Education Policy Space And The City

Author: Kalervo N. Gulson
Editor: Routledge
ISBN: 1136886273
Size: 12,22 MB
Format: PDF, Docs
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Drawing on three case studies of K-12 public schooling in London, Sydney and Vancouver, this book examines the geographies of neoliberal education policy in the inner city. Gulson uses an innovative and critical spatial approach to explore how the processes and practices of neoliberal education policy, specifically those relating to education markets and school choice, enable the pervasiveness of a white, middle-class, re-imagining of inner-city areas, and render race "(in)visible." With urbanization posited as one of the central concerns for the future of the planet, relationships between the city, educational policy, and social and educational inequality deserve sustained examination. Gulson’s book is a rich and needed contribution to these areas of study.

The New Political Economy Of Urban Education

Author: Pauline Lipman
Editor: Taylor & Francis
ISBN: 1136760008
Size: 20,33 MB
Format: PDF, Kindle
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Urban education and its contexts have changed in powerful ways. Old paradigms are being eclipsed by global forces of privatization and markets and new articulations of race, class, and urban space. These factors and more set the stage for Pauline Lipman's insightful analysis of the relationship between education policy and the neoliberal economic, political, and ideological processes that are reshaping cities in the United States and around the globe. Using Chicago as a case study of the interconnectedness of neoliberal urban policies on housing, economic development, race, and education, Lipman explores larger implications for equity, justice, and "the right to the city". She draws on scholarship in critical geography, urban sociology and anthropology, education policy, and critical analyses of race. Her synthesis of these lenses gives added weight to her critical appraisal and hope for the future, offering a significant contribution to current arguments about urban schooling and how we think about relations between neoliberal education reforms and the transformation of cities. By examining the cultural politics of why and how these relationships resonate with people's lived experience, Lipman pushes the analysis one step further toward a new educational and social paradigm rooted in radical political and economic democracy.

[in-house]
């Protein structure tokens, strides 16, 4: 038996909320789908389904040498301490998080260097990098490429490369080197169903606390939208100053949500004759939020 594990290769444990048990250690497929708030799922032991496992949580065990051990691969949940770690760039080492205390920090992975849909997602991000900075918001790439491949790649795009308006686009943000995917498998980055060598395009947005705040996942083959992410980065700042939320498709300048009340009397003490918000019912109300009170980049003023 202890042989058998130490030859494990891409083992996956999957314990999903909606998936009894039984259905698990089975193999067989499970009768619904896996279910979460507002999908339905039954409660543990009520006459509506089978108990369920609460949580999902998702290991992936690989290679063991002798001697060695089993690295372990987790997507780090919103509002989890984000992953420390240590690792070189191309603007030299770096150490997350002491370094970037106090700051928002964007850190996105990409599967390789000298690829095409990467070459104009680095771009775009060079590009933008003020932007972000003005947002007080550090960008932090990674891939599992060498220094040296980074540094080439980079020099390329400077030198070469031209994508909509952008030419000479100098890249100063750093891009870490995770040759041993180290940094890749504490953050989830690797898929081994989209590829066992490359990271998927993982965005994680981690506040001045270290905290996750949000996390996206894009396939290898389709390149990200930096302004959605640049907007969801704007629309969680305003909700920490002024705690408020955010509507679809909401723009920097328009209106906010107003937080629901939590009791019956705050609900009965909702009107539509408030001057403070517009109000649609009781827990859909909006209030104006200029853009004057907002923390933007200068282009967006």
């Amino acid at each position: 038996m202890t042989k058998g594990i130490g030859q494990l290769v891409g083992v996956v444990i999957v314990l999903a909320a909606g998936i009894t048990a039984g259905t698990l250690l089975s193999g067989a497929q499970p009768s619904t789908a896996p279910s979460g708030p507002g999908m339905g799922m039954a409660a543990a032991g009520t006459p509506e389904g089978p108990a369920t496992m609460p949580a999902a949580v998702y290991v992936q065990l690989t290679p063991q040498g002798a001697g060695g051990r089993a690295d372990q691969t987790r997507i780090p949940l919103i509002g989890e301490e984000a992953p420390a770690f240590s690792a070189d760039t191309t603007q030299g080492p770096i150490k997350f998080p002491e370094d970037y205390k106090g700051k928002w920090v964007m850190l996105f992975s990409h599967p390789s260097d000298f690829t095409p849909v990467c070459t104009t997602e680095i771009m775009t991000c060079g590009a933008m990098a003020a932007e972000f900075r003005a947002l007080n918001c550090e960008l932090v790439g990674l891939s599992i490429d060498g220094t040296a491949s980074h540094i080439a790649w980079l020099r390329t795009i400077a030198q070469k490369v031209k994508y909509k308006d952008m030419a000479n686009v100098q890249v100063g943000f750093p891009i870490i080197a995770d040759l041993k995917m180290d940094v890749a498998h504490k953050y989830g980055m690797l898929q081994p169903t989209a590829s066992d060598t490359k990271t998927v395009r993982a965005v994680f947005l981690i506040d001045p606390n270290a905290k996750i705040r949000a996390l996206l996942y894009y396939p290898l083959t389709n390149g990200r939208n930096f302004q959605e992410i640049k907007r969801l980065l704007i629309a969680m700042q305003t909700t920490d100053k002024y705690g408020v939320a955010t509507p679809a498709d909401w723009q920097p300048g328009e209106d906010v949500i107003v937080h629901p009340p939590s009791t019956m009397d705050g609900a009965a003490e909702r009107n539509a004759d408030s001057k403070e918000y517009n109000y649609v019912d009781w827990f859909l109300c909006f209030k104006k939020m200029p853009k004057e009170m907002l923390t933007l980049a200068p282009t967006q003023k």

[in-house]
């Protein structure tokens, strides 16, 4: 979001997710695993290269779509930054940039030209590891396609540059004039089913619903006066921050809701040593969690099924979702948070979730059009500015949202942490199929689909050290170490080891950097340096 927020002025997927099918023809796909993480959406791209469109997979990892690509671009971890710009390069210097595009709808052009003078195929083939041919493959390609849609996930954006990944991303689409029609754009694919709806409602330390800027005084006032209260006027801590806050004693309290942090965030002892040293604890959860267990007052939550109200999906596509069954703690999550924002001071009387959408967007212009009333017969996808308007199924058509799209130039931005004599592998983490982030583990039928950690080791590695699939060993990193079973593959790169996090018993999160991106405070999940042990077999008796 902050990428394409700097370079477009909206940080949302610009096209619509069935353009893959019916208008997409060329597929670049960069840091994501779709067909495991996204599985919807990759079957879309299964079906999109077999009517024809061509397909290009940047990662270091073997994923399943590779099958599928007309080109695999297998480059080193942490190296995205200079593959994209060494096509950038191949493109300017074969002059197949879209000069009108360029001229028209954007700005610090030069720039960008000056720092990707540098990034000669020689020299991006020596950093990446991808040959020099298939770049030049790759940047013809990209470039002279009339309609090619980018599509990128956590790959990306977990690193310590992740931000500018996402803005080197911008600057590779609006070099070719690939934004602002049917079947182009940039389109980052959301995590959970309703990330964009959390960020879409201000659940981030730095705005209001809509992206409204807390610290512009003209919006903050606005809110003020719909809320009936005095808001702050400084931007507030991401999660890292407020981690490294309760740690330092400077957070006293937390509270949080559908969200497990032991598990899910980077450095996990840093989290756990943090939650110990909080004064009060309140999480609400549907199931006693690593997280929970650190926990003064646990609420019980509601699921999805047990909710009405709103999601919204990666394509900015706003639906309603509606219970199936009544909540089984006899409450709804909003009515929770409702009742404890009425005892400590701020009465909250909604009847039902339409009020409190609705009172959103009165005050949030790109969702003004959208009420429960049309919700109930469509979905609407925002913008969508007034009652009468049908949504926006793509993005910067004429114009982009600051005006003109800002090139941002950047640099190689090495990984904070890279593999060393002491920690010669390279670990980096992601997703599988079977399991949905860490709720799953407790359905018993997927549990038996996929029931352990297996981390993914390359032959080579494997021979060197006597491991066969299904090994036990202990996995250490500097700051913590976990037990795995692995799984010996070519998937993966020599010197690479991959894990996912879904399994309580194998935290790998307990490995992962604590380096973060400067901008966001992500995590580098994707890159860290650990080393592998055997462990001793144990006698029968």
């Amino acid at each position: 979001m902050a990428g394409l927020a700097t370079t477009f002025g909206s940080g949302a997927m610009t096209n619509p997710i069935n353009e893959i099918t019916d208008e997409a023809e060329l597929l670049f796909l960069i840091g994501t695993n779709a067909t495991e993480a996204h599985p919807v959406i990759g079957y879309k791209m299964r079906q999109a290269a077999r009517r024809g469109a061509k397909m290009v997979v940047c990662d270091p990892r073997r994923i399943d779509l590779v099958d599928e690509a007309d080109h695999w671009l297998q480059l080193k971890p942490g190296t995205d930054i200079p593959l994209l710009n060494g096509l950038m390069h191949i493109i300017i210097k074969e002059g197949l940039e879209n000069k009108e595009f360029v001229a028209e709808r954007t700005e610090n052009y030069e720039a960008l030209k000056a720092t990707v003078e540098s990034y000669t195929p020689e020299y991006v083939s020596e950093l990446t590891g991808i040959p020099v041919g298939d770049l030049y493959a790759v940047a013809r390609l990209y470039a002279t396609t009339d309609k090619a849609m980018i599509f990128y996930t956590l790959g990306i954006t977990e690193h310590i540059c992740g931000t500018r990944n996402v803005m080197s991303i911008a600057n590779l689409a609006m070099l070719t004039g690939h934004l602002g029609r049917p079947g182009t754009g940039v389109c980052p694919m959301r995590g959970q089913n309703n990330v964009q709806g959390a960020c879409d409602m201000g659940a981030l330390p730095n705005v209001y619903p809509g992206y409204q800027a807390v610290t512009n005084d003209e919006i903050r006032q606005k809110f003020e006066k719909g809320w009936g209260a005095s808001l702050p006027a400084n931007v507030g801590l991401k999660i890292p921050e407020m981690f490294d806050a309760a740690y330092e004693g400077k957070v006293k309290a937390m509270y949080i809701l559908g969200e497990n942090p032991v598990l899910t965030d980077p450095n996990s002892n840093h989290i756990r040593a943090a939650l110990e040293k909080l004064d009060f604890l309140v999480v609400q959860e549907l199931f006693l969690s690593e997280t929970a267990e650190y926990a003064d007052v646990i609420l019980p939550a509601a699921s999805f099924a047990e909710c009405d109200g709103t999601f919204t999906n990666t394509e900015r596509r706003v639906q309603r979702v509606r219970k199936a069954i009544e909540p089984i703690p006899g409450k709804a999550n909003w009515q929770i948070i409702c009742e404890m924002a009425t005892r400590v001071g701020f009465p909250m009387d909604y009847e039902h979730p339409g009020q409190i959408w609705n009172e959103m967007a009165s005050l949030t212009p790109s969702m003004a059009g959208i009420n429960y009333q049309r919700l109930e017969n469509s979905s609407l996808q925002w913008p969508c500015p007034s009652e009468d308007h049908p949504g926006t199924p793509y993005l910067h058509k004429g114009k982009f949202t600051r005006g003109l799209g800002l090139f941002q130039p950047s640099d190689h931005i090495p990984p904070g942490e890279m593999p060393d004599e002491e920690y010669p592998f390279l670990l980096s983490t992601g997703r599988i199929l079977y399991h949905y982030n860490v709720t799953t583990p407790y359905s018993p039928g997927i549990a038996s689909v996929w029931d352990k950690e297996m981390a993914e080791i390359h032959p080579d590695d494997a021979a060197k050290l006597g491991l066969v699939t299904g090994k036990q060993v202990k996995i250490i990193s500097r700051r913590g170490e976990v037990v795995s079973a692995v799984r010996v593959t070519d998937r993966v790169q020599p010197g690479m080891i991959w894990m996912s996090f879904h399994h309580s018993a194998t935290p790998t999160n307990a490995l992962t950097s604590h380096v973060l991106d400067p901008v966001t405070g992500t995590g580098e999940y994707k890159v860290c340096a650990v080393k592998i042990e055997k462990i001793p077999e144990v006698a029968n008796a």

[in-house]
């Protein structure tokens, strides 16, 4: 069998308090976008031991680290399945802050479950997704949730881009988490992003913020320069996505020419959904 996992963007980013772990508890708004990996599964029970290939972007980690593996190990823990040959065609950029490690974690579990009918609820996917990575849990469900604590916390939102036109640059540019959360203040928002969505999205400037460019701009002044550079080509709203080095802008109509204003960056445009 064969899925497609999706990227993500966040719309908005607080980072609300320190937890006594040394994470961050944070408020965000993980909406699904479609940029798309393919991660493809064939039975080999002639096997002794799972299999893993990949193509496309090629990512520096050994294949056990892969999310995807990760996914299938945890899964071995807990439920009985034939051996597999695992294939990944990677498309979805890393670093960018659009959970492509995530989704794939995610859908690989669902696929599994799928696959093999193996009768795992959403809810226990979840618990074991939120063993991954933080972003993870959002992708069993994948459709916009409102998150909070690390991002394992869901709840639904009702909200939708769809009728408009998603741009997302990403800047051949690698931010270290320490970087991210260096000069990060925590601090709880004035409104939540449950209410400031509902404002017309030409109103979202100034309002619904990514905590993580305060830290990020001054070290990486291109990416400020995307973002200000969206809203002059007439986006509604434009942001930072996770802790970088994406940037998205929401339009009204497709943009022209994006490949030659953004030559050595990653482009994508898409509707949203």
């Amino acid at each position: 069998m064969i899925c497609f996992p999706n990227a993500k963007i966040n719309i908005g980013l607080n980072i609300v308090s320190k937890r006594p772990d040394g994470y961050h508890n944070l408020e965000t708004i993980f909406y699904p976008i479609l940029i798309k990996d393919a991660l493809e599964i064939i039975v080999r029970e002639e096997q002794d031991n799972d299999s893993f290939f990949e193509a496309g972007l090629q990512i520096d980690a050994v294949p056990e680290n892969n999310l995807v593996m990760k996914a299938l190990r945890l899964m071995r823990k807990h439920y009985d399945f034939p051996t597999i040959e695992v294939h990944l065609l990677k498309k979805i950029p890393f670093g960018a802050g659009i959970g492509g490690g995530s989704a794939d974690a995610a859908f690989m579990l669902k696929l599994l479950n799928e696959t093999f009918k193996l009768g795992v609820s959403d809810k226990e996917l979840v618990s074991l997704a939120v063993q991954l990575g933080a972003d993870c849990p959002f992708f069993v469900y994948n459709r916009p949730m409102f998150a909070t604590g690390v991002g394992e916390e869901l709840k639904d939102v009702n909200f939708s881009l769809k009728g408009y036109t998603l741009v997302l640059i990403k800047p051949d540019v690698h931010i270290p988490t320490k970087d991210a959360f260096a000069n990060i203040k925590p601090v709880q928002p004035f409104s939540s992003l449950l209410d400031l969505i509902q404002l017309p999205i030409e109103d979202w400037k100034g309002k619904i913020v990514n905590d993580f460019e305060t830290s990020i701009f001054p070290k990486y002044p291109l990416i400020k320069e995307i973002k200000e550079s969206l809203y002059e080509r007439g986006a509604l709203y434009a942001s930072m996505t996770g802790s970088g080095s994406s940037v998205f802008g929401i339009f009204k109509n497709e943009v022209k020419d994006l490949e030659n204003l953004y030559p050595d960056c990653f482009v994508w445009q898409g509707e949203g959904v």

The Oxford Handbook Of Criminology

Author: Alison Liebling
Editor: Oxford University Press
ISBN: 0198719442
Size: 18,85 MB
Format: PDF, Mobi
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With contributions from over 60 leading experts in the field, The Oxford Handbook of Criminology is the definitive guide to the discipline providing an authoritative and outstanding collection of chapters on the key topics studied on criminology courses. The Handbook has shaped the study of criminology for over two decades and, with this new edition, continues to be indispensable to students, academics, and professionals alike. Each chapter details relevant theory, recent research, policy developments, and current debates. Extensive references aid further research. Extensively revised, the sixth edition has been expanded to include all the major topics and significant new issues such as zemiology; green criminology; domestic violence; prostitution and sex work; penal populism; and the significance of globalization for criminology. The Oxford Handbook of Criminology is accompanied by a suite of online resources providing additional teaching and learning materials for both students and lecturers. This includes selected chapters from previous editions, essay questions for each chapter, web links to aid further research, and guidance on how to answer essay questions.